My home backup system

After having spent the last five years feeling guilty, I now, finally, have my laptop backing up the data I care about to another machine on my network. Here’s how I did it. This is a relatively long and complicated process, but it means that it all happens automatically and by magic, and I don’t ever have to interact with it, which is what I want. The first component I needed was some backup space: a machine on my network that I could send the backups to. I did look at online backup space (Amazon’s S3 and similar) like all the cool kids, but I just can’t get on with it, and I resent paying because I’m a cheapskate. So, it was to be a box on my network. Now, there are useful NAS machines around, which just get plugged in and automatically export their disc space (normally as a Windows share, with Samba), and I looked at those too (there’s the Terastation, etc, etc). However, I needed an always-on server for another purpose anyway, so I decided to go with a real machine. A machine cobbled together out of the Big Box Of Machine Bits, of course.

Setting up the server

It’s got two disc drives in it, and I divided the first disc into two partitions, one with 1GB and the other with all the rest. Install Ubuntu Linux 6.10 Edgy, server edition, on the 1GB partition. (I actually installed dapper and then upgraded it to edgy, for that bleeding edge greatness; at this writing, edgy is only at RC stage.) After that, we want to take all the remaining space on the machine (one big partition on disc 1, and all of disc 2) and make them one big block of disc space; this is what LVM, the Linux Volume Manager, is for. Note that all this stuff can be done with proper GUI tools, but I don’t have a GUI on this machine because it’s a server and I’m trying to converse disc space. This bit’s also from memory, so be very careful and don’t just slavishly follow it.

# First, make the partition available to LVM, by 
# making it a "physical volume". This is LVM-speak for 
# "a bit of a disk that I can use"
pvcreate /dev/hda3 # the big partition on the first disc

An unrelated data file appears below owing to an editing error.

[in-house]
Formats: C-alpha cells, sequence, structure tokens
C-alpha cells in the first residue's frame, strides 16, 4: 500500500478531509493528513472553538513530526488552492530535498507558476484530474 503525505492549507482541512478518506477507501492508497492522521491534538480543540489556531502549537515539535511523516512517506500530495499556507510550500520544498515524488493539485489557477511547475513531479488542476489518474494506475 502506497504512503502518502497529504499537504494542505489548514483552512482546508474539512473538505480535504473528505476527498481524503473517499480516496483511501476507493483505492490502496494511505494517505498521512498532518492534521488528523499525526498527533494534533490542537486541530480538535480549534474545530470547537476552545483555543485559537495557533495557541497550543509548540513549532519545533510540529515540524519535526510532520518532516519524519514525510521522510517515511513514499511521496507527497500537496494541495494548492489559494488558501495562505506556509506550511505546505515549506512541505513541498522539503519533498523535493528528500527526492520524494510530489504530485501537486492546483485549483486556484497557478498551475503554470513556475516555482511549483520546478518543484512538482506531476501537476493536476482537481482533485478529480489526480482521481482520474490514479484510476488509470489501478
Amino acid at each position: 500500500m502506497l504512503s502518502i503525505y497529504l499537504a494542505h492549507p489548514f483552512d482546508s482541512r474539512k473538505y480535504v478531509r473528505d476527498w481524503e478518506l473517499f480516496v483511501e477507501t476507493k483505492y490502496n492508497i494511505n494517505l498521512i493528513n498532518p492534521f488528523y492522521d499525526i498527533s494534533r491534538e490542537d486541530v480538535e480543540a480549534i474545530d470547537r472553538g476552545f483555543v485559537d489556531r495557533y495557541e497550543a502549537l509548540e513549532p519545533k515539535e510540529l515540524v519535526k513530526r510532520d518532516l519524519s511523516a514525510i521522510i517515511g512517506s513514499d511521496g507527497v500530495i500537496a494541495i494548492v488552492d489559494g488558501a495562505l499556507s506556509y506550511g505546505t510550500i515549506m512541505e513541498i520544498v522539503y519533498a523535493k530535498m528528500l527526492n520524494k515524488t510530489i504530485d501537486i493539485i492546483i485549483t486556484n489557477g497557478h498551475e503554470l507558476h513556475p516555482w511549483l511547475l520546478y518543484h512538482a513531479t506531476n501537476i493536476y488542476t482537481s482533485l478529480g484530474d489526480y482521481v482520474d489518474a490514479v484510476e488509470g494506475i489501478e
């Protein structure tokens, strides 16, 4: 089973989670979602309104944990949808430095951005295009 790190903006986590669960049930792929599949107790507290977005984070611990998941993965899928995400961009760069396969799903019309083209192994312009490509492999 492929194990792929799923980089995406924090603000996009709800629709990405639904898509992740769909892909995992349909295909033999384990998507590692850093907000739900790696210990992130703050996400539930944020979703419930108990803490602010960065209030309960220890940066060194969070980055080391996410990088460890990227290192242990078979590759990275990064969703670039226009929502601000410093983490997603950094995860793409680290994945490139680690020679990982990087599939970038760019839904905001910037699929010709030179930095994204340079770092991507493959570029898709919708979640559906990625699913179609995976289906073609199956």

pvcreate /dev/hdb # and all of the second disc

# Now, create a "volume group". This is LVM-speak for 
# "a big block of disc space all managed together"
vgcreate volumegroup /dev/hda3 /dev/hdb

# Next, create a "logical volume". LVM-speak: "something
# that looks like a disc drive, so you can mount it"
# First, find out how big it can be
vgdisplay | grep "Total PE"
  Total PE              11833
# now create the logical volume at that size
lvcreate -l 11833 volumegroup -n logical1

# You now have a device /dev/volumegroup/logical1
# which you can treat as if it were a disc
# Create a dir to put it in
mkdir /space
# and add it to /etc/fstab so it gets mounted. Add the line:
/dev/volumegroup/logical1 /space auto   defaults        0       0

After that complex little bit (again, if you aren’t tight like me, do it with the GUI, it’s easier), you will have a directory /space on the machine with loads of space in it. Install openssh-server and rsync, because we’ll need them later.

Rotating backups

The way I want my backups to work is as follows. Every night, each machine on my network should connect, and send everything that’s changed since yesterday. When I look on the backup server, there should be a folder for each machine, and there should be in there a folder per day. Each folder should look like a complete backup, but if a file hasn’t changed since yesterday it shouldn’t take up any more disc space. So, the folder structure should look, say, like this:

/space
  /stuart
    /2006-10-24
      /folder1
        /file1
        /file2
        /newfile1
      /folder2
        /file3
    /2006-10-23
      /folder1
        /file1
        /file2
      /folder2
        /file3

and the 2006-10-24 folder should have all the files in it but only take up as much space as newfile1. Complicated, but part of the reason I specified this is because I know it’s possible. (The main reason, of course, is that I’m tight and want to save disc space.) Making this happens involves two stages: making a hardlink tree, and using rsync.

The hardlink tree

If you can get over how much this sounds like something out of an Enid Blyton book, it’s a cool technique. I’m not going to explain hardlinks and inodes and things like that here, because there are many other descriptions elsewhere. Suffice to say that, if you have a folder, you can make a duplicate of that folder with cp -al folder newfolder, and that duplicate will look the same and be full of real files but not take up any disc space. My nightly backup therefore needs to do the following:

  1. Copy last night’s backup to a new folder, named for the current date
  2. Change the data in the new folder to look like my laptop, so it’s got all yesterday’s data but with any changes I’ve made today